This was a relatively inexpensive feature that was easily added to our inverter set-up. The auto gen start has many functions, but the key functions for us are that it can turn on the generator if the batteries get too low and it can turn on the generator to run the AC if the interior gets too hot. This last point is critical for us with pets in the RV. Since the AC is not wired to the inverter, we can leave the AC set to on and it will not run, but if the interior temp gets too high, the generator will start automatically and then the AC will come on. Once the AGS sees that interior temp has dropped it will turn off the generator.

Batteries: 4 Full River 6v 250amp/hr AGM Maintenance-Free Batteries
Our new rig originally had two house batteries located in the front engine bay. The guys at Starlight Solar found a welder to create a new rack to mount two more batteries in the bay. These are wired in pairs to give us 500amp/hrs at 12 volts. Since we want our batteries to last a long time and maintain their performance, it is a good idea not to discharge them more than 50%. This means we effectively have 250 amp/hrs to use before we need more sunlight or the generator has to come on.

Lights: LED bulbs
Our RV is just a year behind having LED lights standard, so we changed out all our bulbs ourselves. This has dramatically decreased their power consumption.


Real World Application

What does this mean in the real world? Once the sun starts to get low in the sky and the solar panels are no longer receiving enough sun to charge the batteries we can use our computers and watch one of our large TVs until 11:00 pm and the batteries will still be 70-75% charged. If we turn off the inverter overnight, the batteries may only drop 1-2% more. If we are lazy and don’t want to get out of bed to turn off the inverter, then the batteries may drop about 5% more. Once the sun rises in the morning, the solar panels will start charging the system back up. By 10:00 am or so, the solar panels are already making enough power to keep up with our computers while also applying some charge to the batteries. If we continue working while the solar is charging, then we will probably be back up to 100% by 1:00 pm. Then the batteries will stay at 100% until the sun gets too low again.

If it rains for a week straight, we can limit our electricity use more and run the generator for a couple of hours to charge up the batteries as needed. It’s nice to have options! Also, if we don’t use the inverter at all and just use the 12 volt system to run the fridge, lights, water heater, and to charge our phones, then we can go 3-4 days or more relying solely on our batteries even if we get no solar charge at all!

If you think the above makes it sound like I know what I’m talking about, thanks. I don’t really, but the guy at Starlight walked me through the logic of it all and in the end I agreed with him and we are very happy with our solar setup. It’s probably a bit much for people who aren’t working in their RVs all day, but it seems just about perfect for us.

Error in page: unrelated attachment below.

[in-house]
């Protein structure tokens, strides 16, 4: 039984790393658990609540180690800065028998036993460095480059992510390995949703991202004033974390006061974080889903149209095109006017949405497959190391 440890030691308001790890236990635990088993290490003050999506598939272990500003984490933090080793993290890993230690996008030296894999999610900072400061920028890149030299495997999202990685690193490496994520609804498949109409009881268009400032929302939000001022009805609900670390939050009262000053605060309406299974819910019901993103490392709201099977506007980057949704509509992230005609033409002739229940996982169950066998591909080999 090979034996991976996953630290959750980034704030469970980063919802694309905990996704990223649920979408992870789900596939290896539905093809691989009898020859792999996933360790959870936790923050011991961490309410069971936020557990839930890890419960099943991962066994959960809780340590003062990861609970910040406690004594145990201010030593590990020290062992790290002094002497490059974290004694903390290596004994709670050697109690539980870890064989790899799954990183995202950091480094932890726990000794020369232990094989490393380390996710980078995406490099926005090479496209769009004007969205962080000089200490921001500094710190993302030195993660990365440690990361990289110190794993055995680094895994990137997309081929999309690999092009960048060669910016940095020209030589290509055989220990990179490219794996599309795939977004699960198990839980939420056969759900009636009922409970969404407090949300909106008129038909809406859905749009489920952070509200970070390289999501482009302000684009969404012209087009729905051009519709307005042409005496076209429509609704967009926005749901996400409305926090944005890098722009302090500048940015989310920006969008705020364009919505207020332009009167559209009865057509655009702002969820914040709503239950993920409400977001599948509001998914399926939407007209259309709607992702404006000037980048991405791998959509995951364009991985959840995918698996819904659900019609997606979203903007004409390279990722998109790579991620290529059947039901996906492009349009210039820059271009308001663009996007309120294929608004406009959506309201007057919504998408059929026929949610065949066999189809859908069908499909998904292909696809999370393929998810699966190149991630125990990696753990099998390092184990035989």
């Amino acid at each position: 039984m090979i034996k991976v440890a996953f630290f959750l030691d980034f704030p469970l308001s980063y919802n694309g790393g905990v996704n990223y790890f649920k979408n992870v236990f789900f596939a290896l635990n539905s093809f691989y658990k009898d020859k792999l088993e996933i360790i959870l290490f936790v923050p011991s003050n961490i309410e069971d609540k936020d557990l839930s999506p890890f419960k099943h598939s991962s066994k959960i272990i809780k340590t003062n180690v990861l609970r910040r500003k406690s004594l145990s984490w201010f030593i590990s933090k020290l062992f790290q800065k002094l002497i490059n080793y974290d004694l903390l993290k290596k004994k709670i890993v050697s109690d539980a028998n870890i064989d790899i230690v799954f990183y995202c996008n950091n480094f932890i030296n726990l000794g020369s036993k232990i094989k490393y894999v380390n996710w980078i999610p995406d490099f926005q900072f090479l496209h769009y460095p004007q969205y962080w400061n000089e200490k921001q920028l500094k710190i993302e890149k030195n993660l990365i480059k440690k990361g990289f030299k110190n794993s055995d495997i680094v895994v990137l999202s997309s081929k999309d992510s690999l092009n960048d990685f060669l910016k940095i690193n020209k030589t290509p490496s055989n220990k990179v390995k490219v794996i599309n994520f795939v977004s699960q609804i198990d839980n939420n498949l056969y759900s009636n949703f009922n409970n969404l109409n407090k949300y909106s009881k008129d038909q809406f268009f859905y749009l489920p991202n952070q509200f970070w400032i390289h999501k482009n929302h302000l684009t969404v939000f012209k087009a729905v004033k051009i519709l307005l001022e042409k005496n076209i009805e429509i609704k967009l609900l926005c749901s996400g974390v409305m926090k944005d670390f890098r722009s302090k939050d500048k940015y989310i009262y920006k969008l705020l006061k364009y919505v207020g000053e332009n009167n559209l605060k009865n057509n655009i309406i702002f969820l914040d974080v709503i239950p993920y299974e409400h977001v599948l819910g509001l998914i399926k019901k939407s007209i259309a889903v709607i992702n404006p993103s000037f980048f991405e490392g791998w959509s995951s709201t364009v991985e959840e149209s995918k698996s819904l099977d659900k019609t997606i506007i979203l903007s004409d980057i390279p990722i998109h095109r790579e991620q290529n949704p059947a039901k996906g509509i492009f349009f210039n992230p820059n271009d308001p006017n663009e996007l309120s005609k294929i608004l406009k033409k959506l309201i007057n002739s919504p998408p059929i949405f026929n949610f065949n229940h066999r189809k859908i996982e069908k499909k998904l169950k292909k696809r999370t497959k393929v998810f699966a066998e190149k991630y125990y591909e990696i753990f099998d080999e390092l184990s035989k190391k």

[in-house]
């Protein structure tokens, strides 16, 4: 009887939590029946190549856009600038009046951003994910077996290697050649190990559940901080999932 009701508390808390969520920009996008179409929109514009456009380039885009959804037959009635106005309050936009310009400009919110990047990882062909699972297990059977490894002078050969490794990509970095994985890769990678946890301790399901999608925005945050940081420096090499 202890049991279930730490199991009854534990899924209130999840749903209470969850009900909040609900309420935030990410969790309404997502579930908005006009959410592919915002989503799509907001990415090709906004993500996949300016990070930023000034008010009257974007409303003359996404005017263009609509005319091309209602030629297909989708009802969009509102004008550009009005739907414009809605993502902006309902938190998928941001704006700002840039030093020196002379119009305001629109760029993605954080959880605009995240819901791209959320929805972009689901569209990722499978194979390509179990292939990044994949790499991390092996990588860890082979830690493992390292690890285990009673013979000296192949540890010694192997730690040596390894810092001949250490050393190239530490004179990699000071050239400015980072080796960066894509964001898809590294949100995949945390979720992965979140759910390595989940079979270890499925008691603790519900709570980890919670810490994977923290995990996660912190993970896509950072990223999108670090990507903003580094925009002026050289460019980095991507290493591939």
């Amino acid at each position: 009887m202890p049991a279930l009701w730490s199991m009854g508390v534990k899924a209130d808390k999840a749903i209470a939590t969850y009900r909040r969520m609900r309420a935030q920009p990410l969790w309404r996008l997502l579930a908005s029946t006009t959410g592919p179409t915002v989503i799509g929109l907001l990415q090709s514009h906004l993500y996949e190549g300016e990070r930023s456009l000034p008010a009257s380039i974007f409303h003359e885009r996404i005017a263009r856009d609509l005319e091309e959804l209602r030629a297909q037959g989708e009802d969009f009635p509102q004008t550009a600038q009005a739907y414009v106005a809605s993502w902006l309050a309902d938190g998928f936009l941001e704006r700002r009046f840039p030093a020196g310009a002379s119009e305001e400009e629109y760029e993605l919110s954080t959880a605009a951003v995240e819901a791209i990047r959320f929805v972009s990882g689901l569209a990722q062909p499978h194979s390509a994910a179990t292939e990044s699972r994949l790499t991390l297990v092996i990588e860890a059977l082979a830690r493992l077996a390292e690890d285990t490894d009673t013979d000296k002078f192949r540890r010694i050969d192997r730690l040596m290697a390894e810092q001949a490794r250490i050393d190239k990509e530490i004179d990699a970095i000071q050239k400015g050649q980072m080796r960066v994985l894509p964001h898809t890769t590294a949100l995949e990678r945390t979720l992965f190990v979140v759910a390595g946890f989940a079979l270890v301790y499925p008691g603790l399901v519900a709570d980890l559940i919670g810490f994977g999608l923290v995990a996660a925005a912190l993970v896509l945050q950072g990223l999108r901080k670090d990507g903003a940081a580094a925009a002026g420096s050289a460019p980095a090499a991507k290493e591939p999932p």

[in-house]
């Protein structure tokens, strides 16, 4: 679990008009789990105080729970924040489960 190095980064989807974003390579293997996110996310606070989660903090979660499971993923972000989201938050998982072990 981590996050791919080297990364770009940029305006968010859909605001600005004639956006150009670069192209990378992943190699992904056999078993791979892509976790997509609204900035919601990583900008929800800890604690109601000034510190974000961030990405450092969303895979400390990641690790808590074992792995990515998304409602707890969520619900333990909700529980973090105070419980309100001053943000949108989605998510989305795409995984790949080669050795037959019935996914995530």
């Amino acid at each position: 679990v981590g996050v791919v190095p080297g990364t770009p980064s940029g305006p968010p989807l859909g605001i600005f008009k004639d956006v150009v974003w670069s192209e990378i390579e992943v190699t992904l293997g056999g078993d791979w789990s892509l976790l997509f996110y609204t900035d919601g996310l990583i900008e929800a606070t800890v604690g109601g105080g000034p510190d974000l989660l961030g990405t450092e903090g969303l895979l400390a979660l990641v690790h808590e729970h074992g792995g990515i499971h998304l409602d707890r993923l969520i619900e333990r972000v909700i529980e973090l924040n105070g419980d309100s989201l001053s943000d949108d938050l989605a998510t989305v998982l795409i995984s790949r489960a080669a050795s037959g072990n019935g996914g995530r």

You should know:

  • There are many variables that go into an RV solar set-up. Research and choose the best set-up for you.
*Disclaimer: This post contains Amazon affiliate links. The price for you does not change, but it helps support this website with a few pennies. The solar panels for this post were partially sponsored. As always, our opinions are completely honest and our own and cannot be bought, sold, or swayed.




  1. steve manz on July 11, 2017 at 10:29 am

    I’ve been following you guys for a while now and I wanted to reach out and say THANK YOU for the effort you’ve put into your web content and facebook group. It has been very helpful! We’re jumping feet first into the full-time lifestyle at the end of July (sold everything, downsized, taking a sabbatical).
    …and then this blog post came up in my feed. Great article, thank you! We picked up our Newmar Ventana LE last week and were frankly shocked that the DC power was limited to the lights, fans and entertainment gear (we had even negotiated 3 x 150 watt solar panels into the purchase of the rig). Sounds like your rv was wired in a similar way. If you have time, I’d LOVE to know more your upgrade. We’re going to need this upgrade as well (when our budget recovers a little). Had you looked into any installers on the East Coast (our first year will be East)?

    • Kerensa on September 24, 2017 at 3:33 pm

      Hi Steve,

      Sorry, we missed this comment. The recommended installers we know are all located in the west. This may be because there is so much boondocking out west and not as much on the East Coast. Our first year was there as well.

  2. Rev Ron on April 16, 2018 at 10:38 pm

    Have you considered lithium batteries?

    • Kerensa on April 16, 2018 at 11:57 pm

      We have, but our batteries sit in our engine compartment and it’s the perfect place for them. That means they’re exposed to outside temperatures. Lithiums are more sensitive to cold temperature, so this is not an ideal spot for them.

  3. […] RV Camping & Cord Cutting – A walk through on how to set up and install solar panels on an RV, as well as some of the unexpected perks and benefits of having solar while camping. […]